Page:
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No. 18 Memphis beats No. 19 Cincinnati, clinches AAC title berth vs. Cincinnati

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The Cincinnati-Memphis game was so good, they’re going to do it again at the same place next week.

The No. 19 Tigers beat the 18th-ranked Bearcats 34-24, at once clinching the American West Division title and, by virtue of the head-to-head Friday, secures home field advantage for next week’s American Championship against the East champion — which happens to be Cincinnati.

Memphis (11-1, 7-1 AAC) opened the game perfectly, as Chris Claybrooks took the opening kickoff 94 yards back for a touchdown. After a Cincinnati (10-2, 7-1 AAC) field goal, the Tigers moved 77 yards in sevens snaps and took a 14-3 lead on a 9-yard Brady White pass to Kedarian Jones at the 7:24 mark of the first quarter.

The Tigers then forced a four-and-out and moved back inside the Bearcat red zone, but the drive stalled and Mike Norvell settled for a 34-yard Riley Patterson field goal, pushing the Memphis lead to 17-3 after the first quarter.

But then Cincinnati answered, launching drives of 12 and 14 plays that traveled 85 and 80 yards and consumed 11 and a half minutes of clock. Ben Bryant‘s 4-yard pass to Leonard Taylor pulled the ‘Cats within 17-10 at the 12:36 mark of the second quarter, and Michael Warren II‘s 3-yard run with 2:54 left in the first half tied the game.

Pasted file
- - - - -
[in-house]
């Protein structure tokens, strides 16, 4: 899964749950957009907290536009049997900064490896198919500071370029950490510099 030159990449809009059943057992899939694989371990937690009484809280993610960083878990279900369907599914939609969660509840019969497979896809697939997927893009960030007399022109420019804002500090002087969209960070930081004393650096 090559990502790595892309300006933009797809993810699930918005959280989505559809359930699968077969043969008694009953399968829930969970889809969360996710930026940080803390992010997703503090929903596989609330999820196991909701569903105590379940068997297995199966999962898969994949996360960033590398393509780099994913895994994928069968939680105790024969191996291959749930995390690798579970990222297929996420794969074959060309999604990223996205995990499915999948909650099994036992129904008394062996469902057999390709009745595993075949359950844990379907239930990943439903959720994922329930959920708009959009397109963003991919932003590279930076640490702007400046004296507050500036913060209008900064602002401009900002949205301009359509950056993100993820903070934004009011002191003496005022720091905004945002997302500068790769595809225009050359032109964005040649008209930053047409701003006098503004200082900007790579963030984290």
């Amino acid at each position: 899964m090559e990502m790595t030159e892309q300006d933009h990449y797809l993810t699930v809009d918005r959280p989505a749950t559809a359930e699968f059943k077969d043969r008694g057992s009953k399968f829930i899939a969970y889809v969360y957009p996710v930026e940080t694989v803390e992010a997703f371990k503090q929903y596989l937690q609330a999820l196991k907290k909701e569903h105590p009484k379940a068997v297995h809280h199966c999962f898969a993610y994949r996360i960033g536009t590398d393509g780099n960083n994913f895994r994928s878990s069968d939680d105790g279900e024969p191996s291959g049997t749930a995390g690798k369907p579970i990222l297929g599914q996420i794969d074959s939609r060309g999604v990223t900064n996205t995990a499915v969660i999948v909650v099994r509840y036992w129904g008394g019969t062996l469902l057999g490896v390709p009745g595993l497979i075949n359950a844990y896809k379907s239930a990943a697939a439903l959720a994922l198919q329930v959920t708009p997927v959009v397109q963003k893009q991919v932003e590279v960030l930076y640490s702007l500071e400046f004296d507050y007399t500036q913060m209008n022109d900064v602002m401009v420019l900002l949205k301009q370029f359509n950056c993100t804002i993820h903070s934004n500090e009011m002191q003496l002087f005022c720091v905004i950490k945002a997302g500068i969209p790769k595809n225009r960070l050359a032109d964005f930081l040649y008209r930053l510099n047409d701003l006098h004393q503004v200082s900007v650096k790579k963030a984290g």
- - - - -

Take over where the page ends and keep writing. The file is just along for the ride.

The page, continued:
Memphis struck back quickly, though, as White found Damonte Coxie for a 54-yard gain that took the ball from the Memphis 36-yard line to the Cincinnati 10, but the drive moved no further and the Tigers settled for a second short Patterson field goal.

Neither team scored in the third quarter, though not for lack of trying. Memphis forced two Cincinnati fumbles in the third quarter, but turned them into zero points. The first was recovered at midfield but the Tiger offense went backward, punting from their own 46. One possession later, Jonathan Wilson sacked Bryant at his own 45 and ripped the ball out, allowing the Tigers to take over at the Bearcats’ 43 and drive all the way to their 16, but White’s 4th-and-2 pass to Joey Magnifico was not quite magnificent, sailing out of bounds for a turnover on downs.

Cincinnati then took over at its own 16 and moved to the Memphis 17, almost exclusively on the ground, but Warren was stuffed on a 4th-and-1 run at the 2:02 mark of the third quarter.

Still leading 20-17, Memphis pushed the lead to 10 when White found Coxie behind the defense on an end-around pass for a 46-yard score, but Cincinnati answered when Bryant hit Alec Pierce for 51 yards on a 3rd-and-15 from his own 33, pushing the ball to the Memphis 16. Bryant rushed in from 12 yards out to pull Cincinnati within 27-24 with 10:27 remaining.

After Memphis came up empty twice in the third quarter, it was now Cincinnati’s turn to create nothing out of a turnover, as Ahmad Gardner picked White at the Bearcats’ 26, but Cincinnati immediately went three-and-out.